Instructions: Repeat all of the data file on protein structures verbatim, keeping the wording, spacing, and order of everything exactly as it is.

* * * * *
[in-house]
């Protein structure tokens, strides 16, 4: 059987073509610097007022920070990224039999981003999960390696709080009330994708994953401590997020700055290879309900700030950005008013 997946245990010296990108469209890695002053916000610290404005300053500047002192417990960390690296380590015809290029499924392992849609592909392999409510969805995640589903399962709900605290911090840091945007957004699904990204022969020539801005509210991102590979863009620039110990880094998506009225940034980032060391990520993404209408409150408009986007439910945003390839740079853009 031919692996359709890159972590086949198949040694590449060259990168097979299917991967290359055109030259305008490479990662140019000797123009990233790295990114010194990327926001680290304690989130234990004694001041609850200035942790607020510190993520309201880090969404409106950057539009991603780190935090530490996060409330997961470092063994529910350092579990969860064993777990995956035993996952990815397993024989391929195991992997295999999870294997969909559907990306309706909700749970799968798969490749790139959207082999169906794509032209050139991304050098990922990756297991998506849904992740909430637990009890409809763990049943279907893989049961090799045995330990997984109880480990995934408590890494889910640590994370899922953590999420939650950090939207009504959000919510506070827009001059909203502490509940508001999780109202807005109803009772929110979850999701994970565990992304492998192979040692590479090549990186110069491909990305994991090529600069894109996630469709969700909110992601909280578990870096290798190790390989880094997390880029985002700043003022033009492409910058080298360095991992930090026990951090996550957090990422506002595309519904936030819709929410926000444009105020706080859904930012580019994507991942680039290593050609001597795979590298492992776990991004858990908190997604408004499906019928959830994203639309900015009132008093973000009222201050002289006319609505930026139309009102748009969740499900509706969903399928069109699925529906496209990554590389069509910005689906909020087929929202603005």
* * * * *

[in-house]
């Protein structure tokens, strides 16, 4: 059987073509610097007022920070990224039999981003999960390696709080009330994708994953401590997020700055290879309900700030950005008013 997946245990010296990108469209890695002053916000610290404005300053500047002192417990960390690296380590015809290029499924392992849609592909392999409510969805995640589903399962709900605290911090840091945007957004699904990204022969020539801005509210991102590979863009620039110990880094998506009225940034980032060391990520993404209408409150408009986007439910945003390839740079853009 031919692996359709890159972590086949198949040694590449060259990168097979299917991967290359055109030259305008490479990662140019000797123009990233790295990114010194990327926001680290304690989130234990004694001041609850200035942790607020510190993520309201880090969404409106950057539009991603780190935090530490996060409330997961470092063994529910350092579990969860064993777990995956035993996952990815397993024989391929195991992997295999999870294997969909559907990306309706909700749970799968798969490749790139959207082999169906794509032209050139991304050098990922990756297991998506849904992740909430637990009890409809763990049943279907893989049961090799045995330990997984109880480990995934408590890494889910640590994370899922953590999420939650950090939207009504959000919510506070827009001059909203502490509940508001999780109202807005109803009772929110979850999701994970565990992304492998192979040692590479090549990186110069491909990305994991090529600069894109996630469709969700909110992601909280578990870096290798190790390989880094997390880029985002700043003022033009492409910058080298360095991992930090026990951090996550957090990422506002595309519904936030819709929410926000444009105020706080859904930012580019994507991942680039290593050609001597795979590298492992776990991004858990908190997604408004499906019928959830994203639309900015009132008093973000009222201050002289006319609505930026139309009102748009969740499900509706969903399928069109699925529906496209990554590389069509910005689906909020087929929202603005």